A few weeks ago I´ve seen a report from a hacker convention and one hacker explained a new way for system intrusion to open the full remote computer access. In a following interview he made a big party and told that he already has signed extremely good payed contracts with a lot of "antivirus firms" worldwide to licence his intrusion system. I wonder why?

I know of some programs that enforce false alarms in AV progs. Even by supporting the sourcecode and all possible informations they resisted to include the professional program of a friend in the white list - they expected payment to do so. This is a disturbing behaviour for someone who should be a servant to computer users and hasn´t been called the god of what´s a virus and what isn´t.

The explanation is simple: If there is a market that can create its own reason for existance for financial interest it will be done. There are a lot of examples and lobbies besides antivirus software that do the same in their branch. If there is a way to raise the profit there is no frontier - legal or illegal - for the most companies. You can find these "black sheeps" everywhere in all imaginable industries.
« Last Edit: February 19, 2010, 06:32:56 AM by Crush »

Stoic Joker

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Re: Antivirus companies support virus writers?
« Reply #16 on: February 18, 2010, 09:35:02 AM »
I've been harboring much the same ill feelings toward AV companies for years. I'm an advocate for common sense, it's twice as effective, uses (wastes) no system resources, and is free.
And unfortunately doesn't protect you against drive-by exploits on hacked legitimate sites :/ - the only thing I've been hit by the last 10+ years. (I still don't run any AV software, though :)).
True, but AV software can't "protect" you from a hacked legitimate site either. Drive-bys ... part of Common Sense (these days) involves reduced permissions & UAC which is a combo that even works on the 0 day stuff the AV types haven't had time to respond to yet.

wraith808

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Re: Antivirus companies support virus writers?
« Reply #17 on: February 18, 2010, 09:42:17 AM »
I've been harboring much the same ill feelings toward AV companies for years. I'm an advocate for common sense, it's twice as effective, uses (wastes) no system resources, and is free.
And unfortunately doesn't protect you against drive-by exploits on hacked legitimate sites :/ - the only thing I've been hit by the last 10+ years. (I still don't run any AV software, though :)).

It is also not feasible when you have young children using the computer.  They only go to sites which I approve, but even the advertising on some of those sites is suspect and a prime candidate for someday having a drive-by.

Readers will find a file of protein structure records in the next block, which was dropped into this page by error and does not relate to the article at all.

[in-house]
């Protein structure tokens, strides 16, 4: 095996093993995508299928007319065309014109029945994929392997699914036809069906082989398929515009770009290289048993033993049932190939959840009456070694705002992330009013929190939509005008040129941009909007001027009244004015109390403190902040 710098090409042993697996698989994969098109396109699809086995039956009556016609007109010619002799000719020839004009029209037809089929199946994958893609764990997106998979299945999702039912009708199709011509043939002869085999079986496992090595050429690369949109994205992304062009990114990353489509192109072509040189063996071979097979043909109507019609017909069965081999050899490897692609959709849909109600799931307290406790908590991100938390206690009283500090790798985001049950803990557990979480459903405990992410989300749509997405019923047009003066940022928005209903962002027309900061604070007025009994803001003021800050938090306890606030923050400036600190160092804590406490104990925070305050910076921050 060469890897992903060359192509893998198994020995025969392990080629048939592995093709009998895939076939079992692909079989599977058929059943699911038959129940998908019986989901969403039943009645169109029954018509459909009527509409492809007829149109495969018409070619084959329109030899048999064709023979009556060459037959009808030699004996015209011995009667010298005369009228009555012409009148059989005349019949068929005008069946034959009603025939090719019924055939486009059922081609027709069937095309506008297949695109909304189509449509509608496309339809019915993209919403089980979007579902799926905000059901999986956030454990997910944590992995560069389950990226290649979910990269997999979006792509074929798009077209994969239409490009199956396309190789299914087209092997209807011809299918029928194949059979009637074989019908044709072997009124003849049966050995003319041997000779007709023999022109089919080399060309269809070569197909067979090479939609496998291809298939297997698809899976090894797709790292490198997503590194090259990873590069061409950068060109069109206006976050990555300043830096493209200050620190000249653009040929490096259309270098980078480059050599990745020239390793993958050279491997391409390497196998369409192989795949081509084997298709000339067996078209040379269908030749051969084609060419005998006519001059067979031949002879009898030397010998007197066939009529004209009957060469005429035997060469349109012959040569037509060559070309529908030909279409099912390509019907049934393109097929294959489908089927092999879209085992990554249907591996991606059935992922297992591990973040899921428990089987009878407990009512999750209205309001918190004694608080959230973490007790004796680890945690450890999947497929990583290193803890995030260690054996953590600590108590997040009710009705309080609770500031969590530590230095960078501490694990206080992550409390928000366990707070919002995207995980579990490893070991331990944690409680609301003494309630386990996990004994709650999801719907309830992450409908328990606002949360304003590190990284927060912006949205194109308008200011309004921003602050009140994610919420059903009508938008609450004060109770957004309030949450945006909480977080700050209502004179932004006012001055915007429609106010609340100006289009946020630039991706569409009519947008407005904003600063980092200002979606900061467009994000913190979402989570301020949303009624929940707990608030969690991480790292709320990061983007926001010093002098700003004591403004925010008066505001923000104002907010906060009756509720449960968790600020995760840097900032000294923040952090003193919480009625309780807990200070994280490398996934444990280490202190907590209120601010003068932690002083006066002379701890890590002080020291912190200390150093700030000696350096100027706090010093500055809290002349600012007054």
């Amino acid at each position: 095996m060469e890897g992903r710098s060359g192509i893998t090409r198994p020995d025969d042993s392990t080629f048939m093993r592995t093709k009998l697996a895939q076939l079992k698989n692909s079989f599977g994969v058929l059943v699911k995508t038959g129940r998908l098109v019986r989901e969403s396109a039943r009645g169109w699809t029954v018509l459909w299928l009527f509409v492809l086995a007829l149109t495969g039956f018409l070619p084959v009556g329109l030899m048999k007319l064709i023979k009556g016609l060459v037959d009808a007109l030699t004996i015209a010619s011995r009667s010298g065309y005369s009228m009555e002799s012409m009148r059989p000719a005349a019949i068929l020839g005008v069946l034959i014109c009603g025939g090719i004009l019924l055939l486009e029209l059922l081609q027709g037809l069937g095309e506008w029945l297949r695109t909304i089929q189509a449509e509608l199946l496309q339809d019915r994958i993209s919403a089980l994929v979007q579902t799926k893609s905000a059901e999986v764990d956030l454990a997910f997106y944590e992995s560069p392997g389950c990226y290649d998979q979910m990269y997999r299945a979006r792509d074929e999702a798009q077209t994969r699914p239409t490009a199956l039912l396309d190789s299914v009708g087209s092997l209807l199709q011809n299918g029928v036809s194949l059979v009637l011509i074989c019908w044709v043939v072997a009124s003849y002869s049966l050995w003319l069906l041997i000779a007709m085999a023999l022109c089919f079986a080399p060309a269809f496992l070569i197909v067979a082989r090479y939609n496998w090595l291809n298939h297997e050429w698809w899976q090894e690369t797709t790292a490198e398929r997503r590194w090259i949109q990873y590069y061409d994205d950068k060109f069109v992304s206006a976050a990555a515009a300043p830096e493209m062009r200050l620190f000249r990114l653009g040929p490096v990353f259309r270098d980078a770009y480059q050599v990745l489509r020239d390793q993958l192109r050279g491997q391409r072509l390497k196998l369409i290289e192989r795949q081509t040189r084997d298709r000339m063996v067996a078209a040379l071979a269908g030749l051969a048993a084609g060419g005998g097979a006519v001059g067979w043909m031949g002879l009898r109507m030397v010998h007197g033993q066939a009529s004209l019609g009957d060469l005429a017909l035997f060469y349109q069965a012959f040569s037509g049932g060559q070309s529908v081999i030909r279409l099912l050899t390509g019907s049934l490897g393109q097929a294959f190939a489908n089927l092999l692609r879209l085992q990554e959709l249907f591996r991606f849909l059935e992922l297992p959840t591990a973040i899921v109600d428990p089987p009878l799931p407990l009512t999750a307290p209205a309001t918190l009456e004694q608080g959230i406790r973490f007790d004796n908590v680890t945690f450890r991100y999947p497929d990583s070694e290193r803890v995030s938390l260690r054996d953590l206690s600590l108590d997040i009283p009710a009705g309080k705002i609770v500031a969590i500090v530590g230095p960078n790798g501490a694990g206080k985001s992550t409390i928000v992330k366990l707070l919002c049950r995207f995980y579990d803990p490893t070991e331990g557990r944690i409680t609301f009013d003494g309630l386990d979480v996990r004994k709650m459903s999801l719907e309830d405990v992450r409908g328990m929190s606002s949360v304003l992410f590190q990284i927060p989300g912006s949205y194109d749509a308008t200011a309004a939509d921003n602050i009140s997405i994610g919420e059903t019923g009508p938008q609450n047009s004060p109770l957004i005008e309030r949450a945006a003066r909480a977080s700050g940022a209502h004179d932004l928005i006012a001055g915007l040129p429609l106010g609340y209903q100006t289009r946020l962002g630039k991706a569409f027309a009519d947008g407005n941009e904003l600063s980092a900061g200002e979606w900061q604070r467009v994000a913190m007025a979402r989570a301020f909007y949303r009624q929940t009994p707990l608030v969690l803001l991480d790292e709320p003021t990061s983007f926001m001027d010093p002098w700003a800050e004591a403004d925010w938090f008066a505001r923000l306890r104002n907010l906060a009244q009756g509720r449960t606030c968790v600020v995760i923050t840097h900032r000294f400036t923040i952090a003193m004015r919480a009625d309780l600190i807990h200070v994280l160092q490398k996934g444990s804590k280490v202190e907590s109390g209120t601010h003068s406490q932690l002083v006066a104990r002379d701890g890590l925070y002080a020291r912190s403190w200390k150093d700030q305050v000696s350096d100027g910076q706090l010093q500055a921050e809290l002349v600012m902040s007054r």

f0dder

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Re: Antivirus companies support virus writers?
« Reply #18 on: February 18, 2010, 09:54:59 AM »
True, but AV software can't "protect" you from a hacked legitimate site either. Drive-bys ... part of Common Sense (these days) involves reduced permissions & UAC which is a combo that even works on the 0 day stuff the AV types haven't had time to respond to yet.
UAC is nice, and I depend on a combo of UAC and FireFox with adblock+noscript - obviously noscript won't help me if a legitimate whitelisted site is hacked, though. And UAC wouldn't have protected me against the NTVDM local privilege escalation if I had been on a 32bit system.

OTOH an antivirus product (or rather, HIPS) depending not just on stupid static analysis but some decent kernel-mode hooks wcould add an extra layer of protection.
- carpe noctem

Stoic Joker

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Re: Antivirus companies support virus writers?
« Reply #19 on: February 18, 2010, 11:40:30 AM »
True, but AV software can't "protect" you from a hacked legitimate site either. Drive-bys ... part of Common Sense (these days) involves reduced permissions & UAC which is a combo that even works on the 0 day stuff the AV types haven't had time to respond to yet.
UAC is nice, and I depend on a combo of UAC and FireFox with adblock+noscript - obviously noscript won't help me if a legitimate whitelisted site is hacked, though. And UAC wouldn't have protected me against the NTVDM local privilege escalation if I had been on a 32bit system.
Bad enough we're going off on a tanget, now I gota dice through which context we're in. :) Neither of us is a typical/average user and it's pointless to drag through the move countermove NTVDM exploit could be avoided by killing unused 16bit subsystem vs. Joe average has no Idea what/how/where that is/is done nonsense. ...As it's nowhere near the threads topic.

Quote
OTOH an antivirus product (or rather, HIPS) depending not just on stupid static analysis but some decent kernel-mode hooks wcould add an extra layer of protection.
Sure (layers are good), and it would even be an effective one if the AV sales drones would stop hyping it as a Magic Bullet.
« Last Edit: February 18, 2010, 11:51:29 AM by Stoic Joker »

Dmytry

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Re: Antivirus companies support virus writers?
« Reply #20 on: February 18, 2010, 01:15:03 PM »
Well, i don't think antivirus software is a correct approach to the problem in first place. Blacklisting bad software or whitelisting good software is stupid (and whitelisting is just good ol racketeering as the developer has to pay to get whitelisted)

Think about an application like a web browser, and what sort of access it needs to your hard drive.